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For my social media marketing class, the penultimate blog requirement asked us to either compare two mainstream movies with a theme of solitude or to take the #solitudechallenge: 30 minutes of reflection with no distractions. This was a pretty difficult choice for me, as neither sounded particularly appealing. I am, gasp, not a movie person, and having two sit through not one, but two, movies about a subject that I have little to no interest in was definitely off the table.

So, I forced myself to sit and reflect for 30 minutes. Normally, this would be a task that I might actually be excited about. About a year ago I started to do yoga and began to enjoy the quiet moments to myself. I was getting better at meditating and actually, really, truly, clearing my mind and finding peace. Three months ago, I was diagnosed with early stage breast cancer. It was a shock given my young age and despite my family history. In quiet moments, my mind goes to unsettled places of uncertain futures. I don’t really like to be alone with my thoughts for this reason, but it was still more appealing than watching movies.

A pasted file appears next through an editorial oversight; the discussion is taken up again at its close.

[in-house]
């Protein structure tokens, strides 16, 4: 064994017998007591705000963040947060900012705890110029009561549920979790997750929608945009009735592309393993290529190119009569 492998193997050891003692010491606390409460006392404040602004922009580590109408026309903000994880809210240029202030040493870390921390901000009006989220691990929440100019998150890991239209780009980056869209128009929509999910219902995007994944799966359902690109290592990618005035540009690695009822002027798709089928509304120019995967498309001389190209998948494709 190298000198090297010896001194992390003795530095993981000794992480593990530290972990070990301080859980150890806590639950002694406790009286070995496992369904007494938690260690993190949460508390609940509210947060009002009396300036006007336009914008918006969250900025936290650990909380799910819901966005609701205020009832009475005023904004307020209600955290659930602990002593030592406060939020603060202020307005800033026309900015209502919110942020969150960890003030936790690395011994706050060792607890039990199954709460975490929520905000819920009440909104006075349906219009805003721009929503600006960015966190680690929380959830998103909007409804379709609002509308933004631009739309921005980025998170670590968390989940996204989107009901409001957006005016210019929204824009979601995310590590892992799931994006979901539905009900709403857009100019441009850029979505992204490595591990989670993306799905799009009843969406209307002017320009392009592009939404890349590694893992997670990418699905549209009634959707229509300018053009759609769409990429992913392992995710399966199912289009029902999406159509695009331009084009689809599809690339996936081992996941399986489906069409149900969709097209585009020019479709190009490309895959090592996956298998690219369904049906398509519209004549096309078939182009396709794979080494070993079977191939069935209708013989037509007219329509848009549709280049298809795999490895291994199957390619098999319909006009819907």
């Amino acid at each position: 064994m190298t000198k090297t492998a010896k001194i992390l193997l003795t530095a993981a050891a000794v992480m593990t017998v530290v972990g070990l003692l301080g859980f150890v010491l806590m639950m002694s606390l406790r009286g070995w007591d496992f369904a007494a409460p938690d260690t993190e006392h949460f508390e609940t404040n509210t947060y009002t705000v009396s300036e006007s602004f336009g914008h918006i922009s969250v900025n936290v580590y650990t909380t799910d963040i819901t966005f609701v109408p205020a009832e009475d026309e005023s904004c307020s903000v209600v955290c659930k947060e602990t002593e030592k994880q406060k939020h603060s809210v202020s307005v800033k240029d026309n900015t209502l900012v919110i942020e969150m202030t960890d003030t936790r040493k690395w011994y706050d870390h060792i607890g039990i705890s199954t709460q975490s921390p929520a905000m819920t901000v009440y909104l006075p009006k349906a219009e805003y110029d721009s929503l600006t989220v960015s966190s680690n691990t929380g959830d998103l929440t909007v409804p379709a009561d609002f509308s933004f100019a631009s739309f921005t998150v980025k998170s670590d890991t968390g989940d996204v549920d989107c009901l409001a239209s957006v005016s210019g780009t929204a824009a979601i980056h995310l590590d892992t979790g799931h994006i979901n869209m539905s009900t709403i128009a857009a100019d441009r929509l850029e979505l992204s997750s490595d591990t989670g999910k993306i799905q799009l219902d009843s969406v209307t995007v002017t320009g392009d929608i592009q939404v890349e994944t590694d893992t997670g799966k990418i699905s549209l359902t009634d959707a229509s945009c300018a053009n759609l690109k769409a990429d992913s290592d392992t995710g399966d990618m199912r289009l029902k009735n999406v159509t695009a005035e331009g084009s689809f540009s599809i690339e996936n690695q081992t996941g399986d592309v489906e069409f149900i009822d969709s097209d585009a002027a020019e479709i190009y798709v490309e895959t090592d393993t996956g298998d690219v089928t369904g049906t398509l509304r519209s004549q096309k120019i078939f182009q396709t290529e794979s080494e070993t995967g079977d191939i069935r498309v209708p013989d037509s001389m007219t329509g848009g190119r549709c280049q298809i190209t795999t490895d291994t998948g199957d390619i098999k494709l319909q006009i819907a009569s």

Despite the emotional implications of the #solitudechallenge for me at this moment in my life, it was and is always a good reminder to be present and stay connected with the real world. We hide behind our phone screens and computers, sharing carefully curated content to convey our own personal brands. The #solitudechallenge helped me realize that I want to be present in as many moments of my life as possible. I do not want to have any regrets about the things I should have or could have done. The #solitudechallenge was a real challenge for me, and, honestly, I am glad that it is over!